The Council of Europe in 1997 defined hate speech as, “all forms of expression which tend to incite violence, promote or justify racism, xenophobia, antisemitism or other forms of hatred based intolerance”. International law offers plausible remedies for hate speech. There are a plethora of treaties under international law which prohibits hate speech. Under Article 7 of the Universal Declaration of Human Rights, everyone is entitled to equal protection under this declaration without any discrimination. Article 3 of the Genocide Convent makes direct and public incitement to commit genocide a punishable offence. Under Article 4 of the International Convention on the elimination of all forms of Racial Discrimination, the state has the right to disseminate and to make punishable offence, all the ideas based on racial superiority which peddles racism and all acts of violence and discrimination against any person or group of a specific colour or ethnic origin.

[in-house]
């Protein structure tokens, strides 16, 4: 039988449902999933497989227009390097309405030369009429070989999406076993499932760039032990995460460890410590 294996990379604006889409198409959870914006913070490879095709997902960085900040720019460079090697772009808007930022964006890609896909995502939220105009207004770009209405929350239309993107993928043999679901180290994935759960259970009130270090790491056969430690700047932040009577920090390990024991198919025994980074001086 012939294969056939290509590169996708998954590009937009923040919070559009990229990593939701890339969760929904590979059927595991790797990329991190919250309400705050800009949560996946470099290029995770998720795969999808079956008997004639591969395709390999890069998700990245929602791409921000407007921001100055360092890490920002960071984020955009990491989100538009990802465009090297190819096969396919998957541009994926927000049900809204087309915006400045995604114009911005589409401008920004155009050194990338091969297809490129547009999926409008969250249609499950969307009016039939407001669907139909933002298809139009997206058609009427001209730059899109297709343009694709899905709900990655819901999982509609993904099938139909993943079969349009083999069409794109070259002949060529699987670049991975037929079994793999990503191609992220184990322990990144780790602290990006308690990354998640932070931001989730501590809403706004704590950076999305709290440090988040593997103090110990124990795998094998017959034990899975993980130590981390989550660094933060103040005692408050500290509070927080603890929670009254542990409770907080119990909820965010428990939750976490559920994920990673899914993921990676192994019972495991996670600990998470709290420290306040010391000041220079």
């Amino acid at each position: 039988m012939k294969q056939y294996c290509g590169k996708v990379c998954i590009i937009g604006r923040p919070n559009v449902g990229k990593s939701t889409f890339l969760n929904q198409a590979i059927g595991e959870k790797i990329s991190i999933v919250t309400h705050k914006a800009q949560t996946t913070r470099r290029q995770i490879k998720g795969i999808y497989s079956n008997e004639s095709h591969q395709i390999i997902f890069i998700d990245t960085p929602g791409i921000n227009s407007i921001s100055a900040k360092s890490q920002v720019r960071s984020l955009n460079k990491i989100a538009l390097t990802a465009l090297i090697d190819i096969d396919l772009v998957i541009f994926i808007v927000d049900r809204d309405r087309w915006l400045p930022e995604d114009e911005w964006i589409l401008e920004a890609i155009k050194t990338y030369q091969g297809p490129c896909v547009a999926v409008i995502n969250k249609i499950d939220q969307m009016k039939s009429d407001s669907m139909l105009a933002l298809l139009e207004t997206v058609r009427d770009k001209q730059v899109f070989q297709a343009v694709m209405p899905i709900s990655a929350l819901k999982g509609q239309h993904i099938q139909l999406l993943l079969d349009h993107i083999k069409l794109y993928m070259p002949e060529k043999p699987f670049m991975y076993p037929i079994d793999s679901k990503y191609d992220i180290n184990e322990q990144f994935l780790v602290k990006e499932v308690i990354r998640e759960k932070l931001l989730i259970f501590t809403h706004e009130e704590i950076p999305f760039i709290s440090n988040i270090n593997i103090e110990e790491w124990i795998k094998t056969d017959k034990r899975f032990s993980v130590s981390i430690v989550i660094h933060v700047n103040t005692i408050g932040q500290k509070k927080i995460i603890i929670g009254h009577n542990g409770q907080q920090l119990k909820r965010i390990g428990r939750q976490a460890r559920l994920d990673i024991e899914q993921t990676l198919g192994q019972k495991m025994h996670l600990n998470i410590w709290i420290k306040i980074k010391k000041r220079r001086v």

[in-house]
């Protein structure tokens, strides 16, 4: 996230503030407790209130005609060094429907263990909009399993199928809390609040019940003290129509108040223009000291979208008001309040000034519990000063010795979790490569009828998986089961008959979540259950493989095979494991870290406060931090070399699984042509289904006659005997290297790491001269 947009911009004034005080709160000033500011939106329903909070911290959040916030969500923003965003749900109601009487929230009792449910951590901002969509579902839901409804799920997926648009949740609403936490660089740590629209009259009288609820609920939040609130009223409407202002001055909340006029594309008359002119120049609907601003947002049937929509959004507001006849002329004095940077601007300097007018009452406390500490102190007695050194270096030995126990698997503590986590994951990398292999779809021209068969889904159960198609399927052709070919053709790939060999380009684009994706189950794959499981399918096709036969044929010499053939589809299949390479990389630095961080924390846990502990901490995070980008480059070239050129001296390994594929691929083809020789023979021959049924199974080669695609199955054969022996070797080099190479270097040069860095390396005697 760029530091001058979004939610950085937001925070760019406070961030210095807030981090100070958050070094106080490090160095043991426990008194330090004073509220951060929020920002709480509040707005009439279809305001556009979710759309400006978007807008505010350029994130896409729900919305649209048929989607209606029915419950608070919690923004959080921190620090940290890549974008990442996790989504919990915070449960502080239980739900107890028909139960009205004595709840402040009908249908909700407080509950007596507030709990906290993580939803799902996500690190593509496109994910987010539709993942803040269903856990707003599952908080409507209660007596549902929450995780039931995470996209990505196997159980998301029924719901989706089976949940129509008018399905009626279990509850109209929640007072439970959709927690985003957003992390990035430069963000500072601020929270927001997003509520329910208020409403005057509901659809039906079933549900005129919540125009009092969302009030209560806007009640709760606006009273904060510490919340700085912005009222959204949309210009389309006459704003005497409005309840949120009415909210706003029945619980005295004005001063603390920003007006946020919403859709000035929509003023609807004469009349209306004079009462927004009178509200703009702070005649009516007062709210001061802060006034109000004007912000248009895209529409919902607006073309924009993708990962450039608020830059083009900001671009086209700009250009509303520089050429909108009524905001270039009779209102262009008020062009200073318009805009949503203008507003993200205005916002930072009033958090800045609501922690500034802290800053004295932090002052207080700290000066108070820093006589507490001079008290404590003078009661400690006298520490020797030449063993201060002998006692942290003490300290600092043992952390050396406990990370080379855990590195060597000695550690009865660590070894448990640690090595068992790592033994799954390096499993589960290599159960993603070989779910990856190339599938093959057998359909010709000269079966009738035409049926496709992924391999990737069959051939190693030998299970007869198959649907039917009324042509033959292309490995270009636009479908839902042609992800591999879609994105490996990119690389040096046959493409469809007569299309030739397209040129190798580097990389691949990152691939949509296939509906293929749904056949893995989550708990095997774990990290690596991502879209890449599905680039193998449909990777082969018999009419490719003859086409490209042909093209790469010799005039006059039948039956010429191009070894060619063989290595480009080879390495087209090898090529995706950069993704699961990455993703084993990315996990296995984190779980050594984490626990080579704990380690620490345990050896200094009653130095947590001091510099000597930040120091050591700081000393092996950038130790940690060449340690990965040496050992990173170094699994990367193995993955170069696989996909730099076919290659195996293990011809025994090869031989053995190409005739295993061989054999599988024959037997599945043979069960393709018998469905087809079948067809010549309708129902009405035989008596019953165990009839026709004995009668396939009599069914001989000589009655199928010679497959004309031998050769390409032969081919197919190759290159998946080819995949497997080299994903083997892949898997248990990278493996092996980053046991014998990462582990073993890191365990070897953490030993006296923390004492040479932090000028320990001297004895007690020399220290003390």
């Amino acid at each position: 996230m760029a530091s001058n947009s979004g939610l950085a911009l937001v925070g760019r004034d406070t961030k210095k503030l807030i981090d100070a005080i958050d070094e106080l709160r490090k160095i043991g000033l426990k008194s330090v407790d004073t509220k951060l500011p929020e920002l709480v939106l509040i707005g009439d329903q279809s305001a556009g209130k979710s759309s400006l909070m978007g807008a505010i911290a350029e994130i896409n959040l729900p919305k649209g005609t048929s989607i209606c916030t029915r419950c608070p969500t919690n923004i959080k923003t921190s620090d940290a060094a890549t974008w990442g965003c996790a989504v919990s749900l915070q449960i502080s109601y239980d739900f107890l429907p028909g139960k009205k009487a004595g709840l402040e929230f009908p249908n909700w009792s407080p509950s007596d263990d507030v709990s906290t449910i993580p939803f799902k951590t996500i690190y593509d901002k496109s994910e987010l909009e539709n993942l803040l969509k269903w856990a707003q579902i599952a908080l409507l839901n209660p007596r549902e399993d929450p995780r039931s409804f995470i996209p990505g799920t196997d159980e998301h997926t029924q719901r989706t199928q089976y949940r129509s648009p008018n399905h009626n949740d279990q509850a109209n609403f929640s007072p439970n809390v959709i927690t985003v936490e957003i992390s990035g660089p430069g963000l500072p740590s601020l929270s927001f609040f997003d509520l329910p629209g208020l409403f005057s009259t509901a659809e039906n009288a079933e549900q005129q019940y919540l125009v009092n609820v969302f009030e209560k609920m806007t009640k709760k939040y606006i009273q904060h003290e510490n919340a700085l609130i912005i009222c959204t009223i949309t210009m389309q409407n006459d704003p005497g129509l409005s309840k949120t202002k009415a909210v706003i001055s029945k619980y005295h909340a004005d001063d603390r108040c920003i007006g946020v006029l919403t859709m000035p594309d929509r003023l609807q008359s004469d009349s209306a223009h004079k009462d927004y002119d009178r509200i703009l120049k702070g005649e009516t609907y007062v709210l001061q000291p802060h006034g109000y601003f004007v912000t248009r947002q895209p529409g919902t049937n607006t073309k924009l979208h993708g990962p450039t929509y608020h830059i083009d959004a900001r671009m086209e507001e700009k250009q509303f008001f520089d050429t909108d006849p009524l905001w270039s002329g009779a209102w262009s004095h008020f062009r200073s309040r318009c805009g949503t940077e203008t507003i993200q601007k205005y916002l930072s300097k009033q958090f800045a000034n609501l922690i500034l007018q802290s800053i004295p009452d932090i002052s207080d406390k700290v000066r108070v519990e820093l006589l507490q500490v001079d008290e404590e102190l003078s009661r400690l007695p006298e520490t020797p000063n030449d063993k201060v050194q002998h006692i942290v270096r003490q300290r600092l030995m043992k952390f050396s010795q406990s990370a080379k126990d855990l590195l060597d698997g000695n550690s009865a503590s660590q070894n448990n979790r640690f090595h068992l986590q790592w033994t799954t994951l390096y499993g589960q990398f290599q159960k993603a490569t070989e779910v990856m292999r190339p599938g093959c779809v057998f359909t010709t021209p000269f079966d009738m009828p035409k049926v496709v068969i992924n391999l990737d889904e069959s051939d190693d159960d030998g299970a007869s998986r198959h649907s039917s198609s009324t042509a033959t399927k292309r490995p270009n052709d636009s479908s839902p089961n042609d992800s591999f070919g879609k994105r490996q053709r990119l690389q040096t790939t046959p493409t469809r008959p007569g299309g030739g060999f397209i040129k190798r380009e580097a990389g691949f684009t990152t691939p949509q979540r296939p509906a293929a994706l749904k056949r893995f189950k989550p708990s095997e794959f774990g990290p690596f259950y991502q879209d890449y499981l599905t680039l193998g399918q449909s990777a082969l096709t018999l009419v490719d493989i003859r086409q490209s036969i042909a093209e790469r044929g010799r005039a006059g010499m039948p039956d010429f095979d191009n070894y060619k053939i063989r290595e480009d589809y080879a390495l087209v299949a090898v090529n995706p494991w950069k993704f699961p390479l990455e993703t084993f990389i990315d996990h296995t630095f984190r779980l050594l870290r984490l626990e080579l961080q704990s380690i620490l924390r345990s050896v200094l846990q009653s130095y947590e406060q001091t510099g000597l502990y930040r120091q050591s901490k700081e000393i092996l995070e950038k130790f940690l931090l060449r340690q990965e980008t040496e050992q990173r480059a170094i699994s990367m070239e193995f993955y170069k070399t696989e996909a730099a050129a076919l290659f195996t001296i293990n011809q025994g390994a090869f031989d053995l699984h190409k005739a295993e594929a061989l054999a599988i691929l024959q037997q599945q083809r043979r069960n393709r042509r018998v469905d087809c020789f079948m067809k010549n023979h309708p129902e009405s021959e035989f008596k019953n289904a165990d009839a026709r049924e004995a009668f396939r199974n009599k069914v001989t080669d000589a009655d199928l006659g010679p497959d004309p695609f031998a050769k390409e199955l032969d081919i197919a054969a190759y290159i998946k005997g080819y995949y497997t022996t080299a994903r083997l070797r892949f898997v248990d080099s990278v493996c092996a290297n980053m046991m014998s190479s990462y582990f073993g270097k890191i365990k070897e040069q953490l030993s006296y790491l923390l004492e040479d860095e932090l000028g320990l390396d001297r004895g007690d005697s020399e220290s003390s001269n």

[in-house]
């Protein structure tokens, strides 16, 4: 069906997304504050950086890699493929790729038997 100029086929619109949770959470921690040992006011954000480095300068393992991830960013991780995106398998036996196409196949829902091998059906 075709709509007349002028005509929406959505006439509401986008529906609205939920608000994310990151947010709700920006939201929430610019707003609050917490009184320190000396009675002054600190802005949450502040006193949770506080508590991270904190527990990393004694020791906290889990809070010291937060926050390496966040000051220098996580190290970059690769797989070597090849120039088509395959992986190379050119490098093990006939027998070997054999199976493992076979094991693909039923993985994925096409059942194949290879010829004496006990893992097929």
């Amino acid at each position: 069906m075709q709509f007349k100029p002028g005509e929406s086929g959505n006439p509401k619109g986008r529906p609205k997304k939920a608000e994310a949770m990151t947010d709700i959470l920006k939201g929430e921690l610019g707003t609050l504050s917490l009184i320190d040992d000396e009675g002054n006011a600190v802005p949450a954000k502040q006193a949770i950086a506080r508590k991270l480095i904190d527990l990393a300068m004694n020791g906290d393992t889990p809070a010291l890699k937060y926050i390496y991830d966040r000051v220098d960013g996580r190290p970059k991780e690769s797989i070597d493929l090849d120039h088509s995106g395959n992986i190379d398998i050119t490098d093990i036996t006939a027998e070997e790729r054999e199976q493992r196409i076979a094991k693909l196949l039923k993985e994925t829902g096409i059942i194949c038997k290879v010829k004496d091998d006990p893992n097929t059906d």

Role of United Nations in curbing hate speech

Hate speech is an obstacle or a menace to true democratic values. The United Nations must confront and stop hate speech at any cost. Silence and indifference are signals for promotion and giving prevalence for the peddling of hate speech. Tackling hate speech is one of the most important agendas of the United Nations. The primary goal of the UN agenda in combating hate speech is to prevent armed conflicts, atrocities, violence, terrorism, violence against women and grave violations of Human Rights, etc.